Research In Action
Research In Action
As any new parent knows, trips to the pediatrician are frequent in your child’s first year of life. Between regular well-child visits and inevitable sick visits, your child’s pediatrician, as well as nurses, trainees, and office staff, become a familiar and trusted resource.
At a recent well-child visit for my 10-month-old son, we were seen by a medical student before our primary pediatrician joined. After reviewing progress related to developmental milestones and answering our questions about solid foods and walking, the medical student said something I wasn’t expecting: “Now I’d like to talk a little bit about car seat safety. Are you using a car seat currently? If so, what kind of seat?”
As a CIRP employee and past Child Passenger Safety Technician, I was excited that a member of our care team wanted to spend time during a check-up discussing child passenger safety (CPS) and ensuring that we were restraining our son rear-facing, according to best practice recommendations from the American Academy of Pediatrics.
Unfortunately, there are barriers to pediatricians consulting families on optimal CPS practices, including limited time during visits and a lack of awareness of best practices. A CHOP study published in 2014 revealed that almost 10 percent of pediatrician respondents did not know the recommended age and/or conditions at which a child should be transitioned from a rear-facing child restraint system (CRS) to a forward-facing CRS. Additionally, nearly 40 percent of respondents did not know the age at which children may ride in the front seat (age 13).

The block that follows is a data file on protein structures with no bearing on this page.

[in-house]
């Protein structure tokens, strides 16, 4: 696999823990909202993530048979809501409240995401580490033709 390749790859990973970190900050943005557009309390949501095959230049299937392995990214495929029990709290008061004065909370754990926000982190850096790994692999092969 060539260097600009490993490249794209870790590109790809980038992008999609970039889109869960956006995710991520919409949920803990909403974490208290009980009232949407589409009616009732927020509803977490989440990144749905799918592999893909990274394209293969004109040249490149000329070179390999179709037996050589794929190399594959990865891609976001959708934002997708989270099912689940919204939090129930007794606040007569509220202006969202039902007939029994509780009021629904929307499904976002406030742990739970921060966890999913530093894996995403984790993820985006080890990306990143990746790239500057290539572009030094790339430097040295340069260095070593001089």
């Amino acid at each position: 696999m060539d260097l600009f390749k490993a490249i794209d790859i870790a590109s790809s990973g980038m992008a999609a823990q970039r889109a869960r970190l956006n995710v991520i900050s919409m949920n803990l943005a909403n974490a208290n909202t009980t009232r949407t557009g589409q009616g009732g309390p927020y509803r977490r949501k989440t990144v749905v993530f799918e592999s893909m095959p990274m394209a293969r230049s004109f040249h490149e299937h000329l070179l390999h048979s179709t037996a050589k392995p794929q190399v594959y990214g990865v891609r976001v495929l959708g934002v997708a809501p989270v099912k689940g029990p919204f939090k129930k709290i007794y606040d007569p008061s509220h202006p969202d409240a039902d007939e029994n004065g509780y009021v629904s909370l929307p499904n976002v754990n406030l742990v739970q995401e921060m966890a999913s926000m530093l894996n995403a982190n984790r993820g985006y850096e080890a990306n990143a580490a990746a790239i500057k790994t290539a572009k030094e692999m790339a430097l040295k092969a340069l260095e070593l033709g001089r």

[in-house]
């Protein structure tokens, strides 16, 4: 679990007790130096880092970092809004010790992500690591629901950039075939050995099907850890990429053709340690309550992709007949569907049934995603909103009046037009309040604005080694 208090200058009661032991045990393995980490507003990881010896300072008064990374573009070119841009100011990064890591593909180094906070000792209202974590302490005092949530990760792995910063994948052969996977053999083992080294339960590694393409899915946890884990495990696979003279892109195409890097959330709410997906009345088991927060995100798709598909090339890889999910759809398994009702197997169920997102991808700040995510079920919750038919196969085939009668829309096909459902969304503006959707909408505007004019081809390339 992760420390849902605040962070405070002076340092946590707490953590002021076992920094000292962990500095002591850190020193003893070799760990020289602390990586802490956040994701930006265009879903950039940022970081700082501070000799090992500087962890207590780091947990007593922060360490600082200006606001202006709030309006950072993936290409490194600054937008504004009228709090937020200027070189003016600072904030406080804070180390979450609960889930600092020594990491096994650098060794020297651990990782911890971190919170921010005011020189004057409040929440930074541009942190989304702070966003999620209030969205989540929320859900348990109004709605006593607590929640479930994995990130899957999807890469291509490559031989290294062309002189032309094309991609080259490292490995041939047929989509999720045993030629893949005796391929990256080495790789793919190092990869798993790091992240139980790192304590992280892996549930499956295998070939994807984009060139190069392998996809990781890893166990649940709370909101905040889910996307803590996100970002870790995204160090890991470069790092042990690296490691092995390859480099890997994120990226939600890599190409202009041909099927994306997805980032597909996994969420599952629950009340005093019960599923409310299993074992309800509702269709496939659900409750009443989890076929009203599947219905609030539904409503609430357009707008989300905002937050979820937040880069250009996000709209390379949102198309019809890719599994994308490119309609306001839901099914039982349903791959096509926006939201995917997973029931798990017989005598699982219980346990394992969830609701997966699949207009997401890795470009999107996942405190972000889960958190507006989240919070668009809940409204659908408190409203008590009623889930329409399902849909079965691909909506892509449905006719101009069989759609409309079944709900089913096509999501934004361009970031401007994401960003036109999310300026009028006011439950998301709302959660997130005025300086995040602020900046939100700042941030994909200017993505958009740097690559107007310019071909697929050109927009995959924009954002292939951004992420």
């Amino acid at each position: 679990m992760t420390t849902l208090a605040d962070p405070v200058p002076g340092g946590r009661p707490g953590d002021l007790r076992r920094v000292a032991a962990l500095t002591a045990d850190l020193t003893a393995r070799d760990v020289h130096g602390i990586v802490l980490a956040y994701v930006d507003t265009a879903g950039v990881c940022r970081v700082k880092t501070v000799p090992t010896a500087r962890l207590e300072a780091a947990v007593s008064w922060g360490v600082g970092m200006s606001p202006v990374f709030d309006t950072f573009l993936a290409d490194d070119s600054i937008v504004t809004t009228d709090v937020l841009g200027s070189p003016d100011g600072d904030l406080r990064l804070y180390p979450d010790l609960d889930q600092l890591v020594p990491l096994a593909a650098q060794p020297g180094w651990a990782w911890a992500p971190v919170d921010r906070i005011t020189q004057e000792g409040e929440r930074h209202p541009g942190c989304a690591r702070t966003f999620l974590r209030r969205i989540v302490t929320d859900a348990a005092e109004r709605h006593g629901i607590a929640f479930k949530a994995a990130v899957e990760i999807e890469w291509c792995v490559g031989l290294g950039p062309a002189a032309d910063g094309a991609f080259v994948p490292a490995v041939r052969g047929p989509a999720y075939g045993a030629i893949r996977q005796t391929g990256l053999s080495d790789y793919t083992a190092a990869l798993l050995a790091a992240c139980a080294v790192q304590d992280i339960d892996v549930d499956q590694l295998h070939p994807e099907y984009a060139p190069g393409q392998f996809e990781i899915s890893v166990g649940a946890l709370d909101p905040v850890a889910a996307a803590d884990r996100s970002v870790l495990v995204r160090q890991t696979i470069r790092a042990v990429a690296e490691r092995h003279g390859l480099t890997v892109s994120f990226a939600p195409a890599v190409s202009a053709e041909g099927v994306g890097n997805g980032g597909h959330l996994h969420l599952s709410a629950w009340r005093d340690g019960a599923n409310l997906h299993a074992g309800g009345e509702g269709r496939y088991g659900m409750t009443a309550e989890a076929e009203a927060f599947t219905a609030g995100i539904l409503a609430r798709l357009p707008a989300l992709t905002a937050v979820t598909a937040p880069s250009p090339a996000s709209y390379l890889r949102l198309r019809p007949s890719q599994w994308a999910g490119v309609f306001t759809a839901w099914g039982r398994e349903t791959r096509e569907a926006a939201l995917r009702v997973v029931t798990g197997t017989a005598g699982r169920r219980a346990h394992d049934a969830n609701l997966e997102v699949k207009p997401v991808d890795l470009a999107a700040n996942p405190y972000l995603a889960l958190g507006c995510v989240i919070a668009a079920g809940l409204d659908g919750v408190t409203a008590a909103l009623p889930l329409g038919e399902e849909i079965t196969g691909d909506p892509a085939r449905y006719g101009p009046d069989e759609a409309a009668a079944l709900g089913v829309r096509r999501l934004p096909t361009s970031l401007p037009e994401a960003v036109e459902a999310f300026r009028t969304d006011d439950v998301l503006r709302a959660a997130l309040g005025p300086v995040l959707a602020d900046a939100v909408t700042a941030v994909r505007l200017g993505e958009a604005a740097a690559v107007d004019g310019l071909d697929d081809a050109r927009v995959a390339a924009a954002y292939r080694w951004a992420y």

Education on CPS for pediatricians is essential. Resources such as CHOP’s Car Seat Safety for Kids and the American Academy of Pediatrics’ healthychildren.org are excellent resources for both medical professionals and families to refer to. It only takes a few minutes during a well-child visit to bring up if/how families are utilizing car seats, but those few minutes could very well save a child’s life.